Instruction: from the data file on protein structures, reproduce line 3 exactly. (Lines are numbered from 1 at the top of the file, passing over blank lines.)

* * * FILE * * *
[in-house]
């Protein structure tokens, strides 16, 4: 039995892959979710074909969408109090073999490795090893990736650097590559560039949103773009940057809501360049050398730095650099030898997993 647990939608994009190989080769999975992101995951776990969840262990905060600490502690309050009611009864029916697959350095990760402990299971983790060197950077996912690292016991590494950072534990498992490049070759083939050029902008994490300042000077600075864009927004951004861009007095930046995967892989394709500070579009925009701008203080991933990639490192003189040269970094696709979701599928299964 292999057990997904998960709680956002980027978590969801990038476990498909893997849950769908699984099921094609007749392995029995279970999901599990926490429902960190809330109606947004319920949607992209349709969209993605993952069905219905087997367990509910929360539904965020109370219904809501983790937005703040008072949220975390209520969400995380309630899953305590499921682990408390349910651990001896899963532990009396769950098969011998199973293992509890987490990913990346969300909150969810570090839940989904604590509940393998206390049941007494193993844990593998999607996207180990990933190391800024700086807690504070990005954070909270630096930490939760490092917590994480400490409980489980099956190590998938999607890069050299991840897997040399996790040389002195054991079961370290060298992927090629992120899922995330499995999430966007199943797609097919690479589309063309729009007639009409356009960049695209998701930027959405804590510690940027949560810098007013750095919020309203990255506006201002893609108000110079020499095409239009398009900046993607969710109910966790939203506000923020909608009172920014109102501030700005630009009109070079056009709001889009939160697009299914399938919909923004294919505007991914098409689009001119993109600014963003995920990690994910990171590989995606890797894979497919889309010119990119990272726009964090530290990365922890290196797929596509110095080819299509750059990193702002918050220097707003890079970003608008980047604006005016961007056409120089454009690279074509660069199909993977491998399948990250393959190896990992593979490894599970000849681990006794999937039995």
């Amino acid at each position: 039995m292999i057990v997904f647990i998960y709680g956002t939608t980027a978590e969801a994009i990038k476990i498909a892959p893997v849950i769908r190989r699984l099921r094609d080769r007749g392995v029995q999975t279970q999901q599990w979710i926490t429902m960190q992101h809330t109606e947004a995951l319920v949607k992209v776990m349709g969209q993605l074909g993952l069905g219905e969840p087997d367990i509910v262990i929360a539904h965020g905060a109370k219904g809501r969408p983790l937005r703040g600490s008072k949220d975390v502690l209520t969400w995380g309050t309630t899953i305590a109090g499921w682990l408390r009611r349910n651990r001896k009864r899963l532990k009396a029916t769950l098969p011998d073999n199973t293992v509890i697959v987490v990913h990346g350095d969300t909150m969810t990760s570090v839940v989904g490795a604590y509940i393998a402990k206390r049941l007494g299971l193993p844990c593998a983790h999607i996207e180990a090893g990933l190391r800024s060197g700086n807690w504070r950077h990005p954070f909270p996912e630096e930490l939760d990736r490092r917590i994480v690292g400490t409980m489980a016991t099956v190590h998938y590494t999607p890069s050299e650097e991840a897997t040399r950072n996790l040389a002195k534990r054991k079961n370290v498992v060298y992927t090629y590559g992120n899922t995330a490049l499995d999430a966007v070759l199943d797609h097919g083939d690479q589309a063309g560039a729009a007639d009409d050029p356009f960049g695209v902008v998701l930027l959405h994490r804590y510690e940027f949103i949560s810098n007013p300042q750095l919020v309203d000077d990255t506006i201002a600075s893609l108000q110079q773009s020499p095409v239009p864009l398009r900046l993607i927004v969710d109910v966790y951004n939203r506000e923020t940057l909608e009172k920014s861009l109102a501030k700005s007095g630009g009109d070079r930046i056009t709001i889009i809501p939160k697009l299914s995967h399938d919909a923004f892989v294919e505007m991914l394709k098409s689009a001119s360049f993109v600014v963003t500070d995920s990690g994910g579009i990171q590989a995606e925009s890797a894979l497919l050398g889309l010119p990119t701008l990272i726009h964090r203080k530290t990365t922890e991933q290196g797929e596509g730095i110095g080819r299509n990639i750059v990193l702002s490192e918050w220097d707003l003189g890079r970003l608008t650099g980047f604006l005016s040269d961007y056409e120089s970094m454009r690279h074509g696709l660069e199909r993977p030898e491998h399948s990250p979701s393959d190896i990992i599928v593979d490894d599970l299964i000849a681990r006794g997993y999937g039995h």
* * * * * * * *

């Amino acid at each position: 039995m292999i057990v997904f647990i998960y709680g956002t939608t980027a978590e969801a994009i990038k476990i498909a892959p893997v849950i769908r190989r699984l099921r094609d080769r007749g392995v029995q999975t279970q999901q599990w979710i926490t429902m960190q992101h809330t109606e947004a995951l319920v949607k992209v776990m349709g969209q993605l074909g993952l069905g219905e969840p087997d367990i509910v262990i929360a539904h965020g905060a109370k219904g809501r969408p983790l937005r703040g600490s008072k949220d975390v502690l209520t969400w995380g309050t309630t899953i305590a109090g499921w682990l408390r009611r349910n651990r001896k009864r899963l532990k009396a029916t769950l098969p011998d073999n199973t293992v509890i697959v987490v990913h990346g350095d969300t909150m969810t990760s570090v839940v989904g490795a604590y509940i393998a402990k206390r049941l007494g299971l193993p844990c593998a983790h999607i996207e180990a090893g990933l190391r800024s060197g700086n807690w504070r950077h990005p954070f909270p996912e630096e930490l939760d990736r490092r917590i994480v690292g400490t409980m489980a016991t099956v190590h998938y590494t999607p890069s050299e650097e991840a897997t040399r950072n996790l040389a002195k534990r054991k079961n370290v498992v060298y992927t090629y590559g992120n899922t995330a490049l499995d999430a966007v070759l199943d797609h097919g083939d690479q589309a063309g560039a729009a007639d009409d050029p356009f960049g695209v902008v998701l930027l959405h994490r804590y510690e940027f949103i949560s810098n007013p300042q750095l919020v309203d000077d990255t506006i201002a600075s893609l108000q110079q773009s020499p095409v239009p864009l398009r900046l993607i927004v969710d109910v966790y951004n939203r506000e923020t940057l909608e009172k920014s861009l109102a501030k700005s007095g630009g009109d070079r930046i056009t709001i889009i809501p939160k697009l299914s995967h399938d919909a923004f892989v294919e505007m991914l394709k098409s689009a001119s360049f993109v600014v963003t500070d995920s990690g994910g579009i990171q590989a995606e925009s890797a894979l497919l050398g889309l010119p990119t701008l990272i726009h964090r203080k530290t990365t922890e991933q290196g797929e596509g730095i110095g080819r299509n990639i750059v990193l702002s490192e918050w220097d707003l003189g890079r970003l608008t650099g980047f604006l005016s040269d961007y056409e120089s970094m454009r690279h074509g696709l660069e199909r993977p030898e491998h399948s990250p979701s393959d190896i990992i599928v593979d490894d599970l299964i000849a681990r006794g997993y999937g039995h």